I follow the news as it relates to bearded dragons, trying to keep an eye out for the latest happenings to pass on to all of you. I have to admit, when it comes to news, there isn't a lot of variety, as you might have noticed we don't have 2-3 new news stories to share each day. But what I have noticed is that certain types of stories seem to dominate the news. In particular, there seems to have been an increase in reporting about lost or abandoned bearded dragons. Individually, they don't seem like something I should post about, but collectively, it is worth bringing up.
In the past year, there have been many stories about abandoned or possibly lost bearded dragons. There's been Hector in Lake Oswego (lost, but found owner), the bearded dragon of Rhigos Mountain (UK), the "dumped dinosaur" of London, and our friend at Bradshaw Animal Shelter (California). There really are many more out there, but this would just turn into a long list. This issue seems to have made the news in the UK more than other places. And there seems to be increased efforts to tighten the exotic pet laws.
So, let's discuss alternatives before the government makes it illegal to own bearded dragons.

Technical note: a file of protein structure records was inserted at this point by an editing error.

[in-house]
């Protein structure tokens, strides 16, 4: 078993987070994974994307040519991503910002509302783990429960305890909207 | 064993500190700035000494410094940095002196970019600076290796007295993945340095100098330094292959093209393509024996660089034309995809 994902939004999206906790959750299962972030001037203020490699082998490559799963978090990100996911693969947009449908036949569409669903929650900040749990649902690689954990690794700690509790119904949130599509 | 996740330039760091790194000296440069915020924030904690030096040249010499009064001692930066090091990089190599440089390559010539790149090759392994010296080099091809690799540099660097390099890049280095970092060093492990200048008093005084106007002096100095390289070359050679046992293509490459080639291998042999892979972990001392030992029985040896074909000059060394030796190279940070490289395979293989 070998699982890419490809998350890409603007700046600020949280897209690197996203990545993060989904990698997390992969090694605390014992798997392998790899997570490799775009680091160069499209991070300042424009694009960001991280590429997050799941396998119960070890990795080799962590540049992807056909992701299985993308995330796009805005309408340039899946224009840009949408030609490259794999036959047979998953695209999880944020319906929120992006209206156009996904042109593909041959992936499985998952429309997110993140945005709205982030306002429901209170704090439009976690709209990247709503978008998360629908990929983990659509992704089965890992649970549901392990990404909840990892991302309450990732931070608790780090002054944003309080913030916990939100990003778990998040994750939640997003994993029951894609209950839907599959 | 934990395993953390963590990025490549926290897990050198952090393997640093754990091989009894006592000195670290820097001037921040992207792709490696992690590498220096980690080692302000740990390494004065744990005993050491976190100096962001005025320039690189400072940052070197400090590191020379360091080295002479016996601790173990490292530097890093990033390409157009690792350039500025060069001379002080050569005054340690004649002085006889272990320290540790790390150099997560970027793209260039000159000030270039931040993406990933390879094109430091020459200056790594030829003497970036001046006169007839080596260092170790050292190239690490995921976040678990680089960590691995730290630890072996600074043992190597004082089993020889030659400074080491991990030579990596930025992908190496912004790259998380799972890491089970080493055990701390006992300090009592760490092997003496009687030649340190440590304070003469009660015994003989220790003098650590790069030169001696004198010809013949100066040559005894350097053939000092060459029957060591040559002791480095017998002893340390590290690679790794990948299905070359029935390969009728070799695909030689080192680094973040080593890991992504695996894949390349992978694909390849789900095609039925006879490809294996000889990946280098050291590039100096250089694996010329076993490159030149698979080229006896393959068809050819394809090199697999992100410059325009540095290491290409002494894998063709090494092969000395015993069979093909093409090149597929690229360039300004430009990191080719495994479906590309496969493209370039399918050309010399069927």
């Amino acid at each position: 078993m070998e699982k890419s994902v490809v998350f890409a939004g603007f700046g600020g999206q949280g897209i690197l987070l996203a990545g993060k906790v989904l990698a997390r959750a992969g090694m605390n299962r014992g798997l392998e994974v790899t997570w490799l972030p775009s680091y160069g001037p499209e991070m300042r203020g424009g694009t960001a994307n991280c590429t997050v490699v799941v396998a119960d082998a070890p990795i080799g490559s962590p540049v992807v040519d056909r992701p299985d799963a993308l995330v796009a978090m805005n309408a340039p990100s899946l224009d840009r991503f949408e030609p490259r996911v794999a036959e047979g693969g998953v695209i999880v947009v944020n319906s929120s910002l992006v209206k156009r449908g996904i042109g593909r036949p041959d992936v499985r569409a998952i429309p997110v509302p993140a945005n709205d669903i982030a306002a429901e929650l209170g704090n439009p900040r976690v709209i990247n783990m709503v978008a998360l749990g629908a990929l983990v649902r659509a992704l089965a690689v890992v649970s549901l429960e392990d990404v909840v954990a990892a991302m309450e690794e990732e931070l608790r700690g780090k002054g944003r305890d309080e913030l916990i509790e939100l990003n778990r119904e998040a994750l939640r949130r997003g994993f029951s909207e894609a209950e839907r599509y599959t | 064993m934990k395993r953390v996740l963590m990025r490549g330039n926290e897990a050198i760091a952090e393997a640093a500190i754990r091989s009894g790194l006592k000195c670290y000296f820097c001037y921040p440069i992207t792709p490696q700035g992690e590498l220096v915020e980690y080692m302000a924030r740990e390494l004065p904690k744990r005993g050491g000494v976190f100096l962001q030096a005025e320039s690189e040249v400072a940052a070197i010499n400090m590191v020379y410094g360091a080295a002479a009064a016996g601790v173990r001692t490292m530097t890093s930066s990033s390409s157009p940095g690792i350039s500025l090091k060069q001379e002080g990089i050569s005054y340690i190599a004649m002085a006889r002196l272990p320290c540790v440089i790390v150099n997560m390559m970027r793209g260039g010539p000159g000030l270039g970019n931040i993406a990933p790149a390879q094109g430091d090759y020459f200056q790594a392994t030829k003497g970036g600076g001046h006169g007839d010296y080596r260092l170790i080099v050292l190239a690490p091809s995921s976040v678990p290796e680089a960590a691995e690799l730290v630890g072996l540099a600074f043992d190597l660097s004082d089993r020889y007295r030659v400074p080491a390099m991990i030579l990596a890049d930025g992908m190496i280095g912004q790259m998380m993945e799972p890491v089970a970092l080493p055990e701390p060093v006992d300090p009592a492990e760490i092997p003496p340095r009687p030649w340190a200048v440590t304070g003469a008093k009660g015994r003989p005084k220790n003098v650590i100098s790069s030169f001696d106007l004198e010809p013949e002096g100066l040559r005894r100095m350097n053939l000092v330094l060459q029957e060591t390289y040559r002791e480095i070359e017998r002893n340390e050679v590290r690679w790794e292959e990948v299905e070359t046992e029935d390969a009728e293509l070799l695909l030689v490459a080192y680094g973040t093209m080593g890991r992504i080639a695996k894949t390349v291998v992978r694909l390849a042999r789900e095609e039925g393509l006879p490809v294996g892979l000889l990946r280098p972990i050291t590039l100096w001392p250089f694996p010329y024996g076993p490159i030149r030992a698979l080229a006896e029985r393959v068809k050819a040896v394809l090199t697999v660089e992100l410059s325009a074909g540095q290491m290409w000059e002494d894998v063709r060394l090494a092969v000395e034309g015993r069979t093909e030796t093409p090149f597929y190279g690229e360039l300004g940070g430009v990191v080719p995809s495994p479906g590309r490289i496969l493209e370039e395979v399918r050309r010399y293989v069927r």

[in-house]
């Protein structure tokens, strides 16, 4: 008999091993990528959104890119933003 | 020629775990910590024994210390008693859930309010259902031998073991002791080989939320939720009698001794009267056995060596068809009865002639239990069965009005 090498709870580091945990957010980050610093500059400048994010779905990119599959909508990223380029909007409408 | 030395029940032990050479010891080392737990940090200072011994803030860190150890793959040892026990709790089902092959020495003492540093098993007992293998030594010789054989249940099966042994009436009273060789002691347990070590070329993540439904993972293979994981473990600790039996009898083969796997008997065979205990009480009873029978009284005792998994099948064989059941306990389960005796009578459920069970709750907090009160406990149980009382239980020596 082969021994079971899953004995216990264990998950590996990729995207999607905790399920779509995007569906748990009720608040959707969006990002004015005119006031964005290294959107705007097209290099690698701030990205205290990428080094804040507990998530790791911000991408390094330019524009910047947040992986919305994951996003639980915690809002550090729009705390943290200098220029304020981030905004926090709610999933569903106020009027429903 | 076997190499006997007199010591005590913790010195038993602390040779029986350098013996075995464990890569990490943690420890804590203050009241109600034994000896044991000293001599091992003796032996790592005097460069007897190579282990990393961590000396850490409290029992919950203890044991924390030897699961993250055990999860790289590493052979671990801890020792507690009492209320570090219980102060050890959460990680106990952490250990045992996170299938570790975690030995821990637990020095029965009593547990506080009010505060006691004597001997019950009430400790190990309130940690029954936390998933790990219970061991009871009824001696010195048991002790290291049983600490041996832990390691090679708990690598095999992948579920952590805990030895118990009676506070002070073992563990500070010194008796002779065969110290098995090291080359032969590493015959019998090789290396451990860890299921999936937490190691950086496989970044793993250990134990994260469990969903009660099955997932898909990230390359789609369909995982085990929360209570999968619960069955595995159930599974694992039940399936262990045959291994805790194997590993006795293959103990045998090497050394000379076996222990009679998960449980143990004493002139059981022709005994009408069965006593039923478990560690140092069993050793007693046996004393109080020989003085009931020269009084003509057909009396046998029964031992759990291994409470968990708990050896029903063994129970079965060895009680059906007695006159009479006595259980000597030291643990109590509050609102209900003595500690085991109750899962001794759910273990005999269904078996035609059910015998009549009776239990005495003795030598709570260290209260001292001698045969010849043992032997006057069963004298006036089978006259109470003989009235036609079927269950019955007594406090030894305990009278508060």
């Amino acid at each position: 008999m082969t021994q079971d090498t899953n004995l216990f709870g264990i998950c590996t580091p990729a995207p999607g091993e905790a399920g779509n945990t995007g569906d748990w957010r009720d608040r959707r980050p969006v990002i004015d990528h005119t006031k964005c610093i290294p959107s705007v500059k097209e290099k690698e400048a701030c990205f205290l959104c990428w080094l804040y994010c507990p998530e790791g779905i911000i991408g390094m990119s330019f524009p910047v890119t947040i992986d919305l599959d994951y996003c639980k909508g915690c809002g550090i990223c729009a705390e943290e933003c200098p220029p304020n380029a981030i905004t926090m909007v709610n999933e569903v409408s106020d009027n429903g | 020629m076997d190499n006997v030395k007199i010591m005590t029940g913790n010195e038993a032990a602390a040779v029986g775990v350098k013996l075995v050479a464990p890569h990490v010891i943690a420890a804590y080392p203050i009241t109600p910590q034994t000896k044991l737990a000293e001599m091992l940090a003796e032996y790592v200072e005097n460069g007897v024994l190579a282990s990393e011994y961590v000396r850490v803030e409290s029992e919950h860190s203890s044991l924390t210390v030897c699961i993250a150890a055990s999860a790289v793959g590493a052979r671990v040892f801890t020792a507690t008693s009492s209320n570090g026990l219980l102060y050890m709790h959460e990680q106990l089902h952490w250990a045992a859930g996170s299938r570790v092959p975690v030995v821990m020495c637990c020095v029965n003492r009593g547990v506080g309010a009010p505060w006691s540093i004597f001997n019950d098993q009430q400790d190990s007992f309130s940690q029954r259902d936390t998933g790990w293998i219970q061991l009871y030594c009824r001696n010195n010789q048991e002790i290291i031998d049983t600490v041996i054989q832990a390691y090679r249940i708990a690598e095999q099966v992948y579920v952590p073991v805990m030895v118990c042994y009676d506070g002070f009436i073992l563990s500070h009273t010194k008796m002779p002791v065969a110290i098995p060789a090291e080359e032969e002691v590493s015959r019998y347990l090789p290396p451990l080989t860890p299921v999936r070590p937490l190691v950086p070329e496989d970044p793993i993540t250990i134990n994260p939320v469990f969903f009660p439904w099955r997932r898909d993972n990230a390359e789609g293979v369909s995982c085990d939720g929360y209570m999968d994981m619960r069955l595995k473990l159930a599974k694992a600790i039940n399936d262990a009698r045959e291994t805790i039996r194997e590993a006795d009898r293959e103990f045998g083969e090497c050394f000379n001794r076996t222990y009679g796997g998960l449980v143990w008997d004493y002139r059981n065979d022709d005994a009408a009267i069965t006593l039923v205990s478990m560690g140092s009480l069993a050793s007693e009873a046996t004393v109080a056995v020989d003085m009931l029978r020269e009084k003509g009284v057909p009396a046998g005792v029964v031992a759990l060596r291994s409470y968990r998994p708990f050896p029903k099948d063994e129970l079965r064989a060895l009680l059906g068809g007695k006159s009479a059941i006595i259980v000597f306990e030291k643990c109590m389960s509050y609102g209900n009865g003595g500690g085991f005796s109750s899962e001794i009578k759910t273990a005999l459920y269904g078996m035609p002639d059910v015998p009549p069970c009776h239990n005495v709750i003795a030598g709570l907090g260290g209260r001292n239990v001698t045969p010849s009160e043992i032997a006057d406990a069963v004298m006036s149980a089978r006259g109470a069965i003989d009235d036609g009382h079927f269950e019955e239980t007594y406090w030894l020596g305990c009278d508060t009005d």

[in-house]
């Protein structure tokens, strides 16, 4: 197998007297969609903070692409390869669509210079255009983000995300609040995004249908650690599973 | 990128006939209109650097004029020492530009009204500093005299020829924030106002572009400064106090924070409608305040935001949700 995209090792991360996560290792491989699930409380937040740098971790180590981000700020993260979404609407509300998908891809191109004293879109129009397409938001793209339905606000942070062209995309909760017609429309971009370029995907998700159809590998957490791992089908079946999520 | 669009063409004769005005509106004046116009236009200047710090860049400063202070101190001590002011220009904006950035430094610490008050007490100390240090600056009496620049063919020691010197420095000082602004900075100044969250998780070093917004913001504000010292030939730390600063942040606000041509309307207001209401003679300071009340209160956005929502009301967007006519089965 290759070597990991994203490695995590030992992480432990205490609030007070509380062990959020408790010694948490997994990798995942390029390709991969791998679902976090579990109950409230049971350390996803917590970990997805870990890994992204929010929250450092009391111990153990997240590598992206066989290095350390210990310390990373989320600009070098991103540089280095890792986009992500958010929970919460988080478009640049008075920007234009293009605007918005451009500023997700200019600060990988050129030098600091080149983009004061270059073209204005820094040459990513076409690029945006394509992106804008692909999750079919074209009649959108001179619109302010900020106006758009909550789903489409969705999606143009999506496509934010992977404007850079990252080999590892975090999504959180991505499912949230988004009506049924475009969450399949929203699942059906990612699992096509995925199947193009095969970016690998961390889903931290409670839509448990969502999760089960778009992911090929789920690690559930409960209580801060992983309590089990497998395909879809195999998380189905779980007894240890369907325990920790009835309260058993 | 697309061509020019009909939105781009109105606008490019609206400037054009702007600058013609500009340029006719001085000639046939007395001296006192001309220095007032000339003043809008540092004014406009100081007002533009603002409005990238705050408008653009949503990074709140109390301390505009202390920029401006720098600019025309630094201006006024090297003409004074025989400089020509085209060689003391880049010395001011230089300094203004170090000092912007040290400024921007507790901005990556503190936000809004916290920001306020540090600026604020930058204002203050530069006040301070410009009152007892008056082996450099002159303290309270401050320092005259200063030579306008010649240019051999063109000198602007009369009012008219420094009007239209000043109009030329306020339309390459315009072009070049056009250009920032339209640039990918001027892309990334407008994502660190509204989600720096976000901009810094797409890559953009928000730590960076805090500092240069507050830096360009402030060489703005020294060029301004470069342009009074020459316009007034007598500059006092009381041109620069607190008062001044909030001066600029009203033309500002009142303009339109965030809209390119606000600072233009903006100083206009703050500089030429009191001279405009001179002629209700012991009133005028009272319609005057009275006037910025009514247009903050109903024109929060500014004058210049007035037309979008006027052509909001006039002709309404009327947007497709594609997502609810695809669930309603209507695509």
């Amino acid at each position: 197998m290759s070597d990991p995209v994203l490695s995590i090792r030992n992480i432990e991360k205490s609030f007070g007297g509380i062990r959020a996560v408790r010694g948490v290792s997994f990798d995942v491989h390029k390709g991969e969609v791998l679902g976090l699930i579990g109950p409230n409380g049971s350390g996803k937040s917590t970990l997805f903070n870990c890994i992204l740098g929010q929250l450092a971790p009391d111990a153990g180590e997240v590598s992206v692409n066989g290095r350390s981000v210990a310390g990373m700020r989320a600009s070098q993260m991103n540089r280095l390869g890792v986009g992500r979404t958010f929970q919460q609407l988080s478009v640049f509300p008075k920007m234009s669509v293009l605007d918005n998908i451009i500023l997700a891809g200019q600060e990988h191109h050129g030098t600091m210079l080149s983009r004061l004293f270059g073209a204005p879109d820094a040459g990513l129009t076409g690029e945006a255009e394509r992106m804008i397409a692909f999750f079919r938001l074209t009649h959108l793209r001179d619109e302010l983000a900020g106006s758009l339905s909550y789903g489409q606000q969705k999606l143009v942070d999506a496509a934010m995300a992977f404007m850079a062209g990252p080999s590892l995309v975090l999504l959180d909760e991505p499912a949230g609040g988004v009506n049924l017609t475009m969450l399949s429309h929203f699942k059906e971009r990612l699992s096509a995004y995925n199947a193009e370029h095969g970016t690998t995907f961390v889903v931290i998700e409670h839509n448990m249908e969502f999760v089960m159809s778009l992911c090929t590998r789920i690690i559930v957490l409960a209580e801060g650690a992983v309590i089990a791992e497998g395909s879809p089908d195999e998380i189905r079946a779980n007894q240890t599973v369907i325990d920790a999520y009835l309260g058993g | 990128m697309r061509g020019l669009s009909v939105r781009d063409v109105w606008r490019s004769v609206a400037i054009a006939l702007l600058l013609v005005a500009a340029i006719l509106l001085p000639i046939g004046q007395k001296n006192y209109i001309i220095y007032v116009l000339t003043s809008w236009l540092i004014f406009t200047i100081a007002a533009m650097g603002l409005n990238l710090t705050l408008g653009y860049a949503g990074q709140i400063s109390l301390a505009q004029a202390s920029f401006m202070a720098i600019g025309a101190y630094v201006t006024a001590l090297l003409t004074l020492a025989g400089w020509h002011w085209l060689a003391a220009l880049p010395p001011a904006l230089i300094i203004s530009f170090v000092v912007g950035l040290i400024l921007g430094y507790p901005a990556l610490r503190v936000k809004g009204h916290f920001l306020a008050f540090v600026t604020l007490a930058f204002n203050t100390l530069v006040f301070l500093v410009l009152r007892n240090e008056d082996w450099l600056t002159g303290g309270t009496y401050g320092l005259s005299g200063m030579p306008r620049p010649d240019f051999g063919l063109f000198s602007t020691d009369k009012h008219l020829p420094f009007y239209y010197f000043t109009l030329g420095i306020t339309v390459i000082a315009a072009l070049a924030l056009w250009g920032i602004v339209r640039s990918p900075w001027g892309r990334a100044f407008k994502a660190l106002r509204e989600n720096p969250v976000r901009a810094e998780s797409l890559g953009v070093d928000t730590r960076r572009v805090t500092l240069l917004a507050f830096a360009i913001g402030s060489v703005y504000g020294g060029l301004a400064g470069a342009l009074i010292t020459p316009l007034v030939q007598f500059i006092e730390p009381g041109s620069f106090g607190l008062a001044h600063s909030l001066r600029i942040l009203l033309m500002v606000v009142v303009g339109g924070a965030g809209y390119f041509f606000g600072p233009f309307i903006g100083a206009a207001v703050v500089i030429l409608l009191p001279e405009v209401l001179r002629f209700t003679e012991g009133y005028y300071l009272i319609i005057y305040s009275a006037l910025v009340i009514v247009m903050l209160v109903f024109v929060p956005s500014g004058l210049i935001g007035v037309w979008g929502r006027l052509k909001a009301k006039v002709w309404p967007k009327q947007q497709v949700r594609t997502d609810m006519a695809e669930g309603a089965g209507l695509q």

1) Make sure you keep your bearded dragon in a secured enclosure. If you're a forgetful person, open-top (as opposed to sliding front glass) is likely safer.
2) Always keep an eye on your beardie. They are not cats or dogs. If you just let them run around the room, you may lose track of them and they may find a way to escape. If you'd like to have your beardie enjoy a little outdoor sun, check out the screened reptariums available out there.
3) Do not abandon your beardie. Many people don't realize how much they end up costing or how long they end up living. It's okay. It happens. But don't make one mistake into a bigger one. It's not just illegal. It's cruel and unethical to just abandon your beardie with no way to fend for itself. They are not native to where you live (most likely) and cannot survive on their own.
If you need to find a new home for your beardie, many people are more than happy to help. The For Free forum is a great place to post about a beardie you need to find a new home for. Alternatively, you can also post in the Beardie Rescue forum about finding your beardie a new home.